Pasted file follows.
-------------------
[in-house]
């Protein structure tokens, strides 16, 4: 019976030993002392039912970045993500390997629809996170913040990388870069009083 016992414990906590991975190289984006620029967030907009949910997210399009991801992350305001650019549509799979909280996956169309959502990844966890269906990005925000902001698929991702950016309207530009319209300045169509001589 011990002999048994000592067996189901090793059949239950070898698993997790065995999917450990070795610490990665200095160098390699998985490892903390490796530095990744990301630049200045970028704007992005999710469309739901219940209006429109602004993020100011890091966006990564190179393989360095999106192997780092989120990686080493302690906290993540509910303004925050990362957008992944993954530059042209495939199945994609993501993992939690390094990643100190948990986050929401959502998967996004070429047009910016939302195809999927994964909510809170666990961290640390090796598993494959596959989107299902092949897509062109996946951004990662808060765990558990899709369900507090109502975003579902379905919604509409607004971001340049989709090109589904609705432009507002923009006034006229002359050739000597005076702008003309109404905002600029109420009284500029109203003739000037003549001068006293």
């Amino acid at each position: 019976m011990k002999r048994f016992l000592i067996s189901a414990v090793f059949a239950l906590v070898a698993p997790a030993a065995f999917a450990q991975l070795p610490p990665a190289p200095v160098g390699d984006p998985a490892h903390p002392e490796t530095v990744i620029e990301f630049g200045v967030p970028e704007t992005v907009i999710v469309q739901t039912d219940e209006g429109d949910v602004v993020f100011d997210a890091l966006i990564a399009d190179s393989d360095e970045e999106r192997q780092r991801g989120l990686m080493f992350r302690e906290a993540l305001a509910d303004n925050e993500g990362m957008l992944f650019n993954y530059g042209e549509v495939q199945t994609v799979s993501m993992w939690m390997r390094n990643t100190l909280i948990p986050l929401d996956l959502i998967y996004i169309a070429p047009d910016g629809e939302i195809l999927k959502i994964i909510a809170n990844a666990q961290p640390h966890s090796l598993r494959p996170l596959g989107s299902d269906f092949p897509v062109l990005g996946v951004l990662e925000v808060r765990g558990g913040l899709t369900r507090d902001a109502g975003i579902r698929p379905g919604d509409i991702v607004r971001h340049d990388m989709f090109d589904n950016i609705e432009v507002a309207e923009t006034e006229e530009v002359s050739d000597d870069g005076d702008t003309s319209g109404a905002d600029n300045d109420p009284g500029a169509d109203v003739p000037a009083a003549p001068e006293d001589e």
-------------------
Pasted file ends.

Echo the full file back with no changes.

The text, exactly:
[in-house]
């Protein structure tokens, strides 16, 4: 019976030993002392039912970045993500390997629809996170913040990388870069009083 016992414990906590991975190289984006620029967030907009949910997210399009991801992350305001650019549509799979909280996956169309959502990844966890269906990005925000902001698929991702950016309207530009319209300045169509001589 011990002999048994000592067996189901090793059949239950070898698993997790065995999917450990070795610490990665200095160098390699998985490892903390490796530095990744990301630049200045970028704007992005999710469309739901219940209006429109602004993020100011890091966006990564190179393989360095999106192997780092989120990686080493302690906290993540509910303004925050990362957008992944993954530059042209495939199945994609993501993992939690390094990643100190948990986050929401959502998967996004070429047009910016939302195809999927994964909510809170666990961290640390090796598993494959596959989107299902092949897509062109996946951004990662808060765990558990899709369900507090109502975003579902379905919604509409607004971001340049989709090109589904609705432009507002923009006034006229002359050739000597005076702008003309109404905002600029109420009284500029109203003739000037003549001068006293």
């Amino acid at each position: 019976m011990k002999r048994f016992l000592i067996s189901a414990v090793f059949a239950l906590v070898a698993p997790a030993a065995f999917a450990q991975l070795p610490p990665a190289p200095v160098g390699d984006p998985a490892h903390p002392e490796t530095v990744i620029e990301f630049g200045v967030p970028e704007t992005v907009i999710v469309q739901t039912d219940e209006g429109d949910v602004v993020f100011d997210a890091l966006i990564a399009d190179s393989d360095e970045e999106r192997q780092r991801g989120l990686m080493f992350r302690e906290a993540l305001a509910d303004n925050e993500g990362m957008l992944f650019n993954y530059g042209e549509v495939q199945t994609v799979s993501m993992w939690m390997r390094n990643t100190l909280i948990p986050l929401d996956l959502i998967y996004i169309a070429p047009d910016g629809e939302i195809l999927k959502i994964i909510a809170n990844a666990q961290p640390h966890s090796l598993r494959p996170l596959g989107s299902d269906f092949p897509v062109l990005g996946v951004l990662e925000v808060r765990g558990g913040l899709t369900r507090d902001a109502g975003i579902r698929p379905g919604d509409i991702v607004r971001h340049d990388m989709f090109d589904n950016i609705e432009v507002a309207e923009t006034e006229e530009v002359s050739d000597d870069g005076d702008t003309s319209g109404a905002d600029n300045d109420p009284g500029a169509d109203v003739p000037a009083a003549p001068e006293d001589e």